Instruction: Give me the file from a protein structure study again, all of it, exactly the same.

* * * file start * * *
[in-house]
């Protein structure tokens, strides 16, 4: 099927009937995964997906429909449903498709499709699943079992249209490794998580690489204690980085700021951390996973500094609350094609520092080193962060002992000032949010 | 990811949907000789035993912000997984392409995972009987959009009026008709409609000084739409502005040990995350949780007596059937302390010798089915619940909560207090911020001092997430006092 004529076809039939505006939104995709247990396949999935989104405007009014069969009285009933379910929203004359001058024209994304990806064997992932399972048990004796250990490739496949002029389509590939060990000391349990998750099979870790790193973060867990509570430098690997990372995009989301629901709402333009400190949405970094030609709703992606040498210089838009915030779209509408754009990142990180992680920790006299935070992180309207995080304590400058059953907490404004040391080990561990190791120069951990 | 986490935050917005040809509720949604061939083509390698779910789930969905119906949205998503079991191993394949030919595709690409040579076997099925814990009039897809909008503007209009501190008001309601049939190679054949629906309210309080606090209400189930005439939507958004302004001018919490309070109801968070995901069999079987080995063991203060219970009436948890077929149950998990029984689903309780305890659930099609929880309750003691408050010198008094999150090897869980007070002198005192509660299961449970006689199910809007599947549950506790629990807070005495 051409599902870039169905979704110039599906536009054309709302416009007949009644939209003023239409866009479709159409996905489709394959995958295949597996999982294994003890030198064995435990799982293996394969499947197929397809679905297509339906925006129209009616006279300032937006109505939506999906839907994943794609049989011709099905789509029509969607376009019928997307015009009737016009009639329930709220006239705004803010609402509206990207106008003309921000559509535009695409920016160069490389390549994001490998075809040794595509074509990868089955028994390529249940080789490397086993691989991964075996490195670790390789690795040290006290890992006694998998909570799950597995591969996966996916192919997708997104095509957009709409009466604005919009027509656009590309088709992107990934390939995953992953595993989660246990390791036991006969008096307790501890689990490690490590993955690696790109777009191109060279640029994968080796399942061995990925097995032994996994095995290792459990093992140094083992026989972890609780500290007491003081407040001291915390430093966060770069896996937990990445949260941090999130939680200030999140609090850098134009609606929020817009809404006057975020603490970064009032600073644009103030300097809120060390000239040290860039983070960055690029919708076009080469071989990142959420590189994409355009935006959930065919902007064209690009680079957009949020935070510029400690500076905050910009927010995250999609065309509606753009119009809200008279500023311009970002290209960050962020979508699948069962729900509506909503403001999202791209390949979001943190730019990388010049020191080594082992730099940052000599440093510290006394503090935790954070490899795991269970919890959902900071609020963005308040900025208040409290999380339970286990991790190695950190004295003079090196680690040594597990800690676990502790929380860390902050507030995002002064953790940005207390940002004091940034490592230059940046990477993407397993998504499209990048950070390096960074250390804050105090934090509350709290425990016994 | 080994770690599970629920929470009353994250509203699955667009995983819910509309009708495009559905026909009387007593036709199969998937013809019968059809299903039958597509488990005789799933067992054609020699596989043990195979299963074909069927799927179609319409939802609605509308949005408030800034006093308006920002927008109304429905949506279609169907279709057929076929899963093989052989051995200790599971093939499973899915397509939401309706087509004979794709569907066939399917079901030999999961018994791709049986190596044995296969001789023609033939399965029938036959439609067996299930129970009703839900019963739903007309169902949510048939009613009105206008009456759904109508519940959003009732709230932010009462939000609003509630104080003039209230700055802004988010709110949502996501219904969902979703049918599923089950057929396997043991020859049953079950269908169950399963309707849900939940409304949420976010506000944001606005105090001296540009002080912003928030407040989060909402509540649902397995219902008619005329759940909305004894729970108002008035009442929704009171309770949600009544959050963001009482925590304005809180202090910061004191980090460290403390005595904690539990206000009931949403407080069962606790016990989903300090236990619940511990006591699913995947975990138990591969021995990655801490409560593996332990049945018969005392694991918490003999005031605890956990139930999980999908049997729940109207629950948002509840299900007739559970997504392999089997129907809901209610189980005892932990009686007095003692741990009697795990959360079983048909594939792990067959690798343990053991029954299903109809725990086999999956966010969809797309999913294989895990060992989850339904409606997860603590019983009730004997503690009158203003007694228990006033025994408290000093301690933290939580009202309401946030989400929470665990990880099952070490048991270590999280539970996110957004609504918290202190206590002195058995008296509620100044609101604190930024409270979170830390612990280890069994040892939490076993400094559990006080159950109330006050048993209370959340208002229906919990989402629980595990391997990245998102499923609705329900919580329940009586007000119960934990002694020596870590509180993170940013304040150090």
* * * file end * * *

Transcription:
[in-house]
């Protein structure tokens, strides 16, 4: 099927009937995964997906429909449903498709499709699943079992249209490794998580690489204690980085700021951390996973500094609350094609520092080193962060002992000032949010 | 990811949907000789035993912000997984392409995972009987959009009026008709409609000084739409502005040990995350949780007596059937302390010798089915619940909560207090911020001092997430006092 004529076809039939505006939104995709247990396949999935989104405007009014069969009285009933379910929203004359001058024209994304990806064997992932399972048990004796250990490739496949002029389509590939060990000391349990998750099979870790790193973060867990509570430098690997990372995009989301629901709402333009400190949405970094030609709703992606040498210089838009915030779209509408754009990142990180992680920790006299935070992180309207995080304590400058059953907490404004040391080990561990190791120069951990 | 986490935050917005040809509720949604061939083509390698779910789930969905119906949205998503079991191993394949030919595709690409040579076997099925814990009039897809909008503007209009501190008001309601049939190679054949629906309210309080606090209400189930005439939507958004302004001018919490309070109801968070995901069999079987080995063991203060219970009436948890077929149950998990029984689903309780305890659930099609929880309750003691408050010198008094999150090897869980007070002198005192509660299961449970006689199910809007599947549950506790629990807070005495 051409599902870039169905979704110039599906536009054309709302416009007949009644939209003023239409866009479709159409996905489709394959995958295949597996999982294994003890030198064995435990799982293996394969499947197929397809679905297509339906925006129209009616006279300032937006109505939506999906839907994943794609049989011709099905789509029509969607376009019928997307015009009737016009009639329930709220006239705004803010609402509206990207106008003309921000559509535009695409920016160069490389390549994001490998075809040794595509074509990868089955028994390529249940080789490397086993691989991964075996490195670790390789690795040290006290890992006694998998909570799950597995591969996966996916192919997708997104095509957009709409009466604005919009027509656009590309088709992107990934390939995953992953595993989660246990390791036991006969008096307790501890689990490690490590993955690696790109777009191109060279640029994968080796399942061995990925097995032994996994095995290792459990093992140094083992026989972890609780500290007491003081407040001291915390430093966060770069896996937990990445949260941090999130939680200030999140609090850098134009609606929020817009809404006057975020603490970064009032600073644009103030300097809120060390000239040290860039983070960055690029919708076009080469071989990142959420590189994409355009935006959930065919902007064209690009680079957009949020935070510029400690500076905050910009927010995250999609065309509606753009119009809200008279500023311009970002290209960050962020979508699948069962729900509506909503403001999202791209390949979001943190730019990388010049020191080594082992730099940052000599440093510290006394503090935790954070490899795991269970919890959902900071609020963005308040900025208040409290999380339970286990991790190695950190004295003079090196680690040594597990800690676990502790929380860390902050507030995002002064953790940005207390940002004091940034490592230059940046990477993407397993998504499209990048950070390096960074250390804050105090934090509350709290425990016994 | 080994770690599970629920929470009353994250509203699955667009995983819910509309009708495009559905026909009387007593036709199969998937013809019968059809299903039958597509488990005789799933067992054609020699596989043990195979299963074909069927799927179609319409939802609605509308949005408030800034006093308006920002927008109304429905949506279609169907279709057929076929899963093989052989051995200790599971093939499973899915397509939401309706087509004979794709569907066939399917079901030999999961018994791709049986190596044995296969001789023609033939399965029938036959439609067996299930129970009703839900019963739903007309169902949510048939009613009105206008009456759904109508519940959003009732709230932010009462939000609003509630104080003039209230700055802004988010709110949502996501219904969902979703049918599923089950057929396997043991020859049953079950269908169950399963309707849900939940409304949420976010506000944001606005105090001296540009002080912003928030407040989060909402509540649902397995219902008619005329759940909305004894729970108002008035009442929704009171309770949600009544959050963001009482925590304005809180202090910061004191980090460290403390005595904690539990206000009931949403407080069962606790016990989903300090236990619940511990006591699913995947975990138990591969021995990655801490409560593996332990049945018969005392694991918490003999005031605890956990139930999980999908049997729940109207629950948002509840299900007739559970997504392999089997129907809901209610189980005892932990009686007095003692741990009697795990959360079983048909594939792990067959690798343990053991029954299903109809725990086999999956966010969809797309999913294989895990060992989850339904409606997860603590019983009730004997503690009158203003007694228990006033025994408290000093301690933290939580009202309401946030989400929470665990990880099952070490048991270590999280539970996110957004609504918290202190206590002195058995008296509620100044609101604190930024409270979170830390612990280890069994040892939490076993400094559990006080159950109330006050048993209370959340208002229906919990989402629980595990391997990245998102499923609705329900919580329940009586007000119960934990002694020596870590509180993170940013304040150090």